“The provision usually states that the unit can be used for residential purposes only. However it is not unusual for leases to also allow the unit to be used for “home occupations,” and a list of what occupations quality are in the law. As noted in the law, home occupation use is only legal only if it is incidental to the residential use, and no more than 25% of the unit is used for this purpose.
“The lease also states precisely who can use the unit. Typically, a unit can only be used by the shareholder and his/her parents, siblings, or children. But some leases go further, and allow other relatives and even domestic partners while others may contain a provision in regard to guests. Another common clause provides that no more than one married couple may occupy the unit.
“However, it is quite unusual for a lease to state just how many people may actually live in the unit. Certain municipalities have such restrictions, such as New York City, where the law states that you must have at least eighty square feet for each person living in a unit. But this figure is ridiculously small. Therefore, some co-op boards set forth their own limitations. For example, a board might say that in a one bedroom apartment, you cannot have more than 3 people living in the unit.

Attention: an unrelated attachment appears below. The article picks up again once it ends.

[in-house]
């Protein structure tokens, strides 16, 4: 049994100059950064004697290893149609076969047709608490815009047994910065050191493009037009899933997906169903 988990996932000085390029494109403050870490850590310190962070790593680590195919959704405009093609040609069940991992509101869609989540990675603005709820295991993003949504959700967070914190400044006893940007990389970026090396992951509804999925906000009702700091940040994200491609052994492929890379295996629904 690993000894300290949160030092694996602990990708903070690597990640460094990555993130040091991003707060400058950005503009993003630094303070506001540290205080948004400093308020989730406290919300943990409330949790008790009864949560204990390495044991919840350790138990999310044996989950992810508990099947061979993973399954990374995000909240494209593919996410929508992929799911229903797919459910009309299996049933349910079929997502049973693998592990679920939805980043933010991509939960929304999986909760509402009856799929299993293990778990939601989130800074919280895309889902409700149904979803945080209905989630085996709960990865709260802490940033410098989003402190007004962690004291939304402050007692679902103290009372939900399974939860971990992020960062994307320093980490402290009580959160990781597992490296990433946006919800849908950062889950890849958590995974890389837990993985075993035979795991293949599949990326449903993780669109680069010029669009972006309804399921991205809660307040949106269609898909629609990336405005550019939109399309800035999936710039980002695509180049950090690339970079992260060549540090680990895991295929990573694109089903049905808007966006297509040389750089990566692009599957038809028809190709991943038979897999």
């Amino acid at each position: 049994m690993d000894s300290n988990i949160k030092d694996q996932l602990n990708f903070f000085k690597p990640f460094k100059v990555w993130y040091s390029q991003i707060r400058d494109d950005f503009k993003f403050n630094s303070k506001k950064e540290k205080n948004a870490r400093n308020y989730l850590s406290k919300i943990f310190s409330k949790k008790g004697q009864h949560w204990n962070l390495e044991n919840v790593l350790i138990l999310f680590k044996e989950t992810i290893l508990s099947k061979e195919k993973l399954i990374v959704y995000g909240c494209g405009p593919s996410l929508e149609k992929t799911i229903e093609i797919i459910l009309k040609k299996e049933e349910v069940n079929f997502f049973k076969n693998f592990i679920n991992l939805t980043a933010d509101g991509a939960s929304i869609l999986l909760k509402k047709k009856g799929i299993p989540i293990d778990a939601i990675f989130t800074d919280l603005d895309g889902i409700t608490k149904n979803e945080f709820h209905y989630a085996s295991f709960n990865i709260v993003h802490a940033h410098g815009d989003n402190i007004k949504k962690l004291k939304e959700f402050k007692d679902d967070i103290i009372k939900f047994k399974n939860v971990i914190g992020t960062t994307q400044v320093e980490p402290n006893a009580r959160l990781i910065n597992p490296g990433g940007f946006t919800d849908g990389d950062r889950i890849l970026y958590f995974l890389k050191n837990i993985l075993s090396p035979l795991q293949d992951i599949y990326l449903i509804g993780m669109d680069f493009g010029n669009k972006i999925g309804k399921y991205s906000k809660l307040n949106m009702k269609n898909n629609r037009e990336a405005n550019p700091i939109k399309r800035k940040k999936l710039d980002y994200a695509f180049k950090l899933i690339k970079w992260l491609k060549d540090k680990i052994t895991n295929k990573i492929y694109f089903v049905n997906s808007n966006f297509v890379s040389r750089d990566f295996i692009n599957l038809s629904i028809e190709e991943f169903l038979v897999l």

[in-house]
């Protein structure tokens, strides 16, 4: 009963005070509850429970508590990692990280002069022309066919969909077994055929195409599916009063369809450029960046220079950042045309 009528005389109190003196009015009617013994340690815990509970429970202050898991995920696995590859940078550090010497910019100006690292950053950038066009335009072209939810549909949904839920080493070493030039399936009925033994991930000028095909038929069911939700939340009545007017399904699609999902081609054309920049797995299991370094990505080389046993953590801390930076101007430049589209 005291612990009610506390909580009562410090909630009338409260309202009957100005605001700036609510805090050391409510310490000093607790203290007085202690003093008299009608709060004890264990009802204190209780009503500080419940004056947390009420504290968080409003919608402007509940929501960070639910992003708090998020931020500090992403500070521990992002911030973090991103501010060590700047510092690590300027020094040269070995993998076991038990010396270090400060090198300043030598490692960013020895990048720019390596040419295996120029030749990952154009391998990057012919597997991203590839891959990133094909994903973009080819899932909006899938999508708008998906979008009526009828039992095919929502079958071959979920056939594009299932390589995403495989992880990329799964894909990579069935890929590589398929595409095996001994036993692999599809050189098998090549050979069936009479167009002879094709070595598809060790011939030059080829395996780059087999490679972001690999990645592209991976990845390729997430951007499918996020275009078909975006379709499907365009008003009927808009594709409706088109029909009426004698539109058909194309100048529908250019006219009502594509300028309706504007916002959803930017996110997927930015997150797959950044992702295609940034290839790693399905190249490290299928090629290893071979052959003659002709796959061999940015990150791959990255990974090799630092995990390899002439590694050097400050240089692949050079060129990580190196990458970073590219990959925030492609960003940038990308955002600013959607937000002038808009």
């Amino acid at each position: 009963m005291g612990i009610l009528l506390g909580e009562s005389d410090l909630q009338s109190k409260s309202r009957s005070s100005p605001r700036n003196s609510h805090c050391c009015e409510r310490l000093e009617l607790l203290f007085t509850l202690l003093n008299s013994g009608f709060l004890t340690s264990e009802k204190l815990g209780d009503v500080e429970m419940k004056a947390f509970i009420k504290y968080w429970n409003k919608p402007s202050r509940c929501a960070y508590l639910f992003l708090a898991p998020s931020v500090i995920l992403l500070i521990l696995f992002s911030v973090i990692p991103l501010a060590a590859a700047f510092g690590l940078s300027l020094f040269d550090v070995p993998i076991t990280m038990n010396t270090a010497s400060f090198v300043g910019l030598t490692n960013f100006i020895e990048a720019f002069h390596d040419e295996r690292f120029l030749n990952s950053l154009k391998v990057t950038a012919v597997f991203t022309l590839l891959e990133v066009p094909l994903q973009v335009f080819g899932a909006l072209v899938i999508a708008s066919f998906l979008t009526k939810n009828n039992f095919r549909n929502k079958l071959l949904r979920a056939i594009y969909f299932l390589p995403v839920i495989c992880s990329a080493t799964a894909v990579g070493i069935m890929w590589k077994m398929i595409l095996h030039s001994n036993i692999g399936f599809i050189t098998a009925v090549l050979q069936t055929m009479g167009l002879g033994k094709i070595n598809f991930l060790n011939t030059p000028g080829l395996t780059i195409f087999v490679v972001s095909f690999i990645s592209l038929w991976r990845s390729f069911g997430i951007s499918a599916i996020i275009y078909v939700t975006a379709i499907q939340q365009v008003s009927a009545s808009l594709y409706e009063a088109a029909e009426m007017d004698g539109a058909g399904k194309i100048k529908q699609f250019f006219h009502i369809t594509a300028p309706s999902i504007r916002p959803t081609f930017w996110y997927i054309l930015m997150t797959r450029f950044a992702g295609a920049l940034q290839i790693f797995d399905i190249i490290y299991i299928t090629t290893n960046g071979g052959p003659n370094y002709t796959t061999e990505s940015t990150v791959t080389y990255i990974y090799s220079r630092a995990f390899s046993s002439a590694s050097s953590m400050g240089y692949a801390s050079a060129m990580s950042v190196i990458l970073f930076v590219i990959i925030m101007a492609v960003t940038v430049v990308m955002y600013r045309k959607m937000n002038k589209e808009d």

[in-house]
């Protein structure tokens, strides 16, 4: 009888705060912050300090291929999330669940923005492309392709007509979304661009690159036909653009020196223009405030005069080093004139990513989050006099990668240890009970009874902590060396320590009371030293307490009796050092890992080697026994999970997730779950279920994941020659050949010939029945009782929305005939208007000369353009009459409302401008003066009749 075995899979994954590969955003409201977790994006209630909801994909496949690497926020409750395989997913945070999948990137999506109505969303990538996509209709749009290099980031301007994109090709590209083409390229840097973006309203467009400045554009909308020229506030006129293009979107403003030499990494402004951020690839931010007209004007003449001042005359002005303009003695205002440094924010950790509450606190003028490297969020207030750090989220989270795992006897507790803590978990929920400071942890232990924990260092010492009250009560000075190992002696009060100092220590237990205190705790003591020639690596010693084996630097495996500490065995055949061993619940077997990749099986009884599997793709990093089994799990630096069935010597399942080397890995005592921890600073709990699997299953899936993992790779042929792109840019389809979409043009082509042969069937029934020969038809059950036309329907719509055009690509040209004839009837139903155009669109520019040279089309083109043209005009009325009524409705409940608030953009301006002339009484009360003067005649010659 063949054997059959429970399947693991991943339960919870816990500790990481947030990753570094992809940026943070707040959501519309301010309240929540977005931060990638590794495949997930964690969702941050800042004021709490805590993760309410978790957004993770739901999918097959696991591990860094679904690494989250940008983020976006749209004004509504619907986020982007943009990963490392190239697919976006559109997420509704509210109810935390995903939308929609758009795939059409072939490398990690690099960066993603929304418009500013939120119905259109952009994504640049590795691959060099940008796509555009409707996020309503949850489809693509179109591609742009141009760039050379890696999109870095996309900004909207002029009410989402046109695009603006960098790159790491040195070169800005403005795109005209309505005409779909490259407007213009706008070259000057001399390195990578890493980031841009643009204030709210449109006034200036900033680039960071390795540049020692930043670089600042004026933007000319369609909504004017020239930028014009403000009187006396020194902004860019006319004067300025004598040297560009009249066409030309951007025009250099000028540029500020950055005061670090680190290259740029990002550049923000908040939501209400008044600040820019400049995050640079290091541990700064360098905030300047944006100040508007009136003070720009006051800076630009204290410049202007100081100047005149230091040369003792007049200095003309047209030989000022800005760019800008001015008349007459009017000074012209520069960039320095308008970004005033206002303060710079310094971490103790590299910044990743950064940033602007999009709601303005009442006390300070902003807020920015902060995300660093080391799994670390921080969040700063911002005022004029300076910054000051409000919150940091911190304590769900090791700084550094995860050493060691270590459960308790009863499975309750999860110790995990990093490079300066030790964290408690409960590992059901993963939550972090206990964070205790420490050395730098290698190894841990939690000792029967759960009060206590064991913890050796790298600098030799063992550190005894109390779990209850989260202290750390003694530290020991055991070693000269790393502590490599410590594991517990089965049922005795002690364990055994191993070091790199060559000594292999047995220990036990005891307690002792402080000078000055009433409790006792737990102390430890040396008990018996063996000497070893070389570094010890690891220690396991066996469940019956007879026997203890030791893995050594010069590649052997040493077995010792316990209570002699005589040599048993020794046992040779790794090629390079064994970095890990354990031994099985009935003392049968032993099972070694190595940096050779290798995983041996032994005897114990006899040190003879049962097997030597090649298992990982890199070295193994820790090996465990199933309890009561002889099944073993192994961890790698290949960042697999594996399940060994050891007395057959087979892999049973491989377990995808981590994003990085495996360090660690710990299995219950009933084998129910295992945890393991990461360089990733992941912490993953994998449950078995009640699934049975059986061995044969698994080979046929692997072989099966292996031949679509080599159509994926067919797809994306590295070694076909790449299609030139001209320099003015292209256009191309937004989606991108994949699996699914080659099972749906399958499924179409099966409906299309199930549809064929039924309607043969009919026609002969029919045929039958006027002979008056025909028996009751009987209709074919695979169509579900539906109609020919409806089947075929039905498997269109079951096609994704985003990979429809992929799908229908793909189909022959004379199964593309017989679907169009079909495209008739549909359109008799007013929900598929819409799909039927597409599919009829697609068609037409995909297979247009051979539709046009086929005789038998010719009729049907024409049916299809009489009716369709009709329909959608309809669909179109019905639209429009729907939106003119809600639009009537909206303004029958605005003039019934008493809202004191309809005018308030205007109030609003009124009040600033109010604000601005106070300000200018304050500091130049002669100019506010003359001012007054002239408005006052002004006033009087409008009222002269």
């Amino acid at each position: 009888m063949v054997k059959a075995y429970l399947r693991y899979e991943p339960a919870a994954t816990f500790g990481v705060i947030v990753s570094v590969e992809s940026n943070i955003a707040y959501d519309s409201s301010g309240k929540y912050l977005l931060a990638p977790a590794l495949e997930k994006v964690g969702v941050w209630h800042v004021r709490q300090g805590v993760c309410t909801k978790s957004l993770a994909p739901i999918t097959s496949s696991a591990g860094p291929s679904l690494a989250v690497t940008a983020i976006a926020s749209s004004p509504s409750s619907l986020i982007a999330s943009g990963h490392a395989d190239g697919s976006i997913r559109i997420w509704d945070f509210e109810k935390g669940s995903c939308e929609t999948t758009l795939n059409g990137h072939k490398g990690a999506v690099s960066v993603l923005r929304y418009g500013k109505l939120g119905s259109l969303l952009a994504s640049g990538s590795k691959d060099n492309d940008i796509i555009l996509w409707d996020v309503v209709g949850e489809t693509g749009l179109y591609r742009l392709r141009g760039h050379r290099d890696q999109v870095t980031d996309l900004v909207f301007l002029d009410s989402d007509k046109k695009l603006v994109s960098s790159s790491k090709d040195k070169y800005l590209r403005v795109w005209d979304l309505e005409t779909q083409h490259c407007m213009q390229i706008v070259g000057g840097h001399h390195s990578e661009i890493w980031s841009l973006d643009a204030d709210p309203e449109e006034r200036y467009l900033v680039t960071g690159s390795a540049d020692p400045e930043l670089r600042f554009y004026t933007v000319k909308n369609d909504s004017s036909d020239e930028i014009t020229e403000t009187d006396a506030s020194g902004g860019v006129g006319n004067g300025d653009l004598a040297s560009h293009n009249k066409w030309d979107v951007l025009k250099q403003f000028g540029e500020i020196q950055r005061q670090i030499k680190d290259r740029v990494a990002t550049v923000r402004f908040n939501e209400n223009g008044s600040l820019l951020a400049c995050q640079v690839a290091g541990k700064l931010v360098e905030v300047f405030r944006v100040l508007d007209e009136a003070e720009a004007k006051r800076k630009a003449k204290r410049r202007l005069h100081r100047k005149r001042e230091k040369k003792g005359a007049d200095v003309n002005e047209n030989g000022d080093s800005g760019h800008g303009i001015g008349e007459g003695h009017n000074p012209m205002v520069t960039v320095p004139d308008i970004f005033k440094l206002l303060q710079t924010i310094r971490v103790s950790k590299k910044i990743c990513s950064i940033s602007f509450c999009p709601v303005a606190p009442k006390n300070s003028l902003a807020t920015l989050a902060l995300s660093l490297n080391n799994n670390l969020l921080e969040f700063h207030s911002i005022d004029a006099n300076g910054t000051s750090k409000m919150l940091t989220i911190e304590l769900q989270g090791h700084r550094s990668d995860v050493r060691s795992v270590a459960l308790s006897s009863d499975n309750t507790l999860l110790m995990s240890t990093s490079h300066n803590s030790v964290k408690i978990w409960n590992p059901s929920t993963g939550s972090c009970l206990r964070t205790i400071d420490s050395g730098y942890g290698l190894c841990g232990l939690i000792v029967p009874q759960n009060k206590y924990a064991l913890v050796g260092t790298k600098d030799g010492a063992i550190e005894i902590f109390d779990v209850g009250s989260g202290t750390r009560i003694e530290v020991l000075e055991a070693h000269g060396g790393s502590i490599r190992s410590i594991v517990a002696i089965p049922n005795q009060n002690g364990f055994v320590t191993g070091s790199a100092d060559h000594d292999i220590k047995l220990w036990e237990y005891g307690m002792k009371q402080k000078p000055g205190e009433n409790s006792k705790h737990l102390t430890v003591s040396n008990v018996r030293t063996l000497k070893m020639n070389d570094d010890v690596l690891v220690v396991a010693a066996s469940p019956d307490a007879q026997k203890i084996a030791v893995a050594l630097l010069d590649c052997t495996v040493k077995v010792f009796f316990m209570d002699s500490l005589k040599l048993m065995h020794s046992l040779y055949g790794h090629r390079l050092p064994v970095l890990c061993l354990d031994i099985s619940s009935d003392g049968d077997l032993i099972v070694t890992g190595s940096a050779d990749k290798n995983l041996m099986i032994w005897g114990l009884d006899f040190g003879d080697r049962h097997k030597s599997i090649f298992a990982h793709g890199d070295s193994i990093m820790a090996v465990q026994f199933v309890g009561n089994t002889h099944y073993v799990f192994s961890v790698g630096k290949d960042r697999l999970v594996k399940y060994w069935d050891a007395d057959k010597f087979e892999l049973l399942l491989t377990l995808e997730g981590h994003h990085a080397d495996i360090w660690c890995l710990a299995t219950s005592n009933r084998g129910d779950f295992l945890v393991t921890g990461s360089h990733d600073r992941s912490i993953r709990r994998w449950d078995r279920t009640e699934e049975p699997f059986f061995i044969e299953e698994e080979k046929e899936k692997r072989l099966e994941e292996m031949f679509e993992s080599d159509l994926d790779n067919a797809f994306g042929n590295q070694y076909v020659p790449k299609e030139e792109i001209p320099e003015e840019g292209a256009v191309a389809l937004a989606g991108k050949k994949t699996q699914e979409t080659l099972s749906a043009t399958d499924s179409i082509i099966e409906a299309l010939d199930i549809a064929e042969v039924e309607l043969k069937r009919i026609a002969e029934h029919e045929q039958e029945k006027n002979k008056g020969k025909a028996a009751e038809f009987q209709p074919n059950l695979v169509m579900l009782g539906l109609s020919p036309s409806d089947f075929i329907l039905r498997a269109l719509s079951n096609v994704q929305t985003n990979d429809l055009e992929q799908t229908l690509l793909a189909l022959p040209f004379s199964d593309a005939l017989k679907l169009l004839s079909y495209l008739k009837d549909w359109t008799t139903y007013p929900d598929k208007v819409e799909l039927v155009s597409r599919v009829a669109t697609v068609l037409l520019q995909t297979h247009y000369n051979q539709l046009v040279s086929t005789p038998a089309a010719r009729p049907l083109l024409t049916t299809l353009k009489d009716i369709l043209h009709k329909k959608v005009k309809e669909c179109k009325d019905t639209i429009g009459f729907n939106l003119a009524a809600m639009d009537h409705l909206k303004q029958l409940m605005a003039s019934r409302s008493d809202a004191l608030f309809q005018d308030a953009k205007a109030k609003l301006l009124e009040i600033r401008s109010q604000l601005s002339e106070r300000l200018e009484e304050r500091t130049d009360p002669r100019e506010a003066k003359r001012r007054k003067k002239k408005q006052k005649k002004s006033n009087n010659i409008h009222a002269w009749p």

“This sort of restriction is typically used in the admissions process, such that if six people applied to live in a one-bedroom, their purchase applications would be denied. Since the “normal” co-op requires consent of the board before there is a sale, and since the board can reject an application for any or no reason (so long as the board is not illegally discriminating), the board can certainly control the number of people in the apartment in this manner.
“But what if there is restriction in the house rules, and not in the lease, and the shareholder (who was in compliance when they bought the unit) then violates the rules. For example, what if the house rules state that only three persons may be in a one bedroom apartment, and a couple moved in with one child. Then the wife gives birth to twins. Could a board bring an action? Would a court evict this shareholder?
“Though there is no case on point, it is doubtful that a judge would evict a family because it grew larger. Or because a family now included invalid parents who moved in after the purchase. Therefore, if a co-op board attempts to limit the persons who will be living in the apartment with the shareholder (beyond the limits in the lease), it might find that it can only succeed prior to the closing.”